It is during the Aoi Festival and the Mitarashi Festival, both held at the Shimogamo Shrine, that these dumplings are most popular. Flocks of people come to the shrine during these times to offer the dumplings they brought, whether they bought it from a grocery store or made it themselves, to the deities. The Aoi Festival is said to be one of the biggest and most anticipated annual festivals in the city of Kyoto. This festival is visited by Japanese people from all over the country as it is considered to be the most dignified, formal, and elegant festival in the country. It has been this way since its conception in the eighth century. The festival had gained the present name of Aoi, which means hollyhock, during the Edo period as the festival goers would parade around the area with hollyhock leaves. The popularity of this festival is evident in the number of people who parade in it. A procession of 500 people, dressed in beautiful and ornate traditional clothes that resemble those of the imperial court, parade around carriages pulled by oxen. The festival starts with a private service for the imperial family, followed by a Shinto ritual, and ends with a procession that starts from the Kyoto Imperial Palace and ends in the Kamigamo Shrine. The Aoi Festival is often described by many Japanese people through the parade, the traditional imperial music, the ancient and graceful dances, and the dango that people consume by tradition. The Aoi Festival started during the Heian period, which started in the year 794 and ended in the year 1185. The court officials of the time had made a journey to offer their prayers at the Kamigamo Shrine and the Shimogamo Shrine. This parade had drawn the interest of many passersby and this event has since been a sight to behold. This festival is so popular that it has been referenced in many traditional pieces of art and literature numerous times. It is said that these court officials had also offered dango to the deities. One can partake of the festivities every 15th of May.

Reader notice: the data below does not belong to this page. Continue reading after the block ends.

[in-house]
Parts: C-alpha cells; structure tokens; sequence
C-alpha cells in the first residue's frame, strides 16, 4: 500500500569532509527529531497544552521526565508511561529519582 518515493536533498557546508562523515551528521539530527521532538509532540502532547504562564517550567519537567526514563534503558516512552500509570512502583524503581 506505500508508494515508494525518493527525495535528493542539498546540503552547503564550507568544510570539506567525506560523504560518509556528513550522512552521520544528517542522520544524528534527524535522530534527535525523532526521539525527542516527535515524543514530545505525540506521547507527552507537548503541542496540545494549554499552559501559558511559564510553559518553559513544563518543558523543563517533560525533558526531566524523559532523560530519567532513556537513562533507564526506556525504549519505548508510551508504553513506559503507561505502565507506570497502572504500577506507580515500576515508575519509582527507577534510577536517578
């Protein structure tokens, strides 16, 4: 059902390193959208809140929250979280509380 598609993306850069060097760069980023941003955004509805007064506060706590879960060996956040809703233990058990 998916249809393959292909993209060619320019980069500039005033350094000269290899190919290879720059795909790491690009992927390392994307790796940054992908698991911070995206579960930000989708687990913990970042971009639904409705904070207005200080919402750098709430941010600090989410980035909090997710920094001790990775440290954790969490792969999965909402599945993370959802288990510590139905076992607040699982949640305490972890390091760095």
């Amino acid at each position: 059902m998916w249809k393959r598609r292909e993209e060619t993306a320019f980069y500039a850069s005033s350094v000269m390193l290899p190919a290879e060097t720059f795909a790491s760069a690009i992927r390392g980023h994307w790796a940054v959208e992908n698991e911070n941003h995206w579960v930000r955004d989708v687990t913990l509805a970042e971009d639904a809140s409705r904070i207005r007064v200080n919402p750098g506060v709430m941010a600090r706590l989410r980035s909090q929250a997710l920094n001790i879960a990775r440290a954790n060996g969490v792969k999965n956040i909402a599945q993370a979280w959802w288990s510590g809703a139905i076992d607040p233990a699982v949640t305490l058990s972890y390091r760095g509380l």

The Mitarashi Festival is held every July. This is a very popular summer festival. This season in Kyoto is often described as hot and humid and the Mitarashi Festival allows people to enjoy the festivities while keeping cool. The aim of this festival is to purify the people of Japan. It is its sole purpose if you will. By removing the impurities in one’s body, the people believe that they are restored to a healthy and lively state. The Shinto belief is that the waters will cleanse your soul and will, in turn, allow you to shine brighter both physically and spiritually. This festival is very popular as it is done in order to promise an illness-free year, specifically in the lower region of the body. The purifying waters that are used in the festival originated from an underground stream. This underground water is extremely cold and is full of minerals. Those who participate in the rituals of this festival pay around two hundred yen to buy a candle and wade upstream. Then, they push through the icy cold water in order to set a candle before the Inoue Shrine, which houses the deity of purification. This purification ritual lasts four days from which thousands of festival goers wade through the knee-high and extremely cold waters in kimonos, or in some cases folded up pants. Those who go through the purifying waters get to drink a cup of the cleansing water at the end. People may also find black stones at the end of the stream which has special spiritual properties that provide protection from ominous and demonic forces. These stones are believed to relieve temper tantrums in children as it drives the negative energies away from them. To obtain these stones, a donation of equivalent value must be made to the shrine. It is part of the festival experience for those who did the purification ritual to buy mitarashi dangos at the stalls located by the shrine as the dangos are made to resemble the bubbles that float out of the water.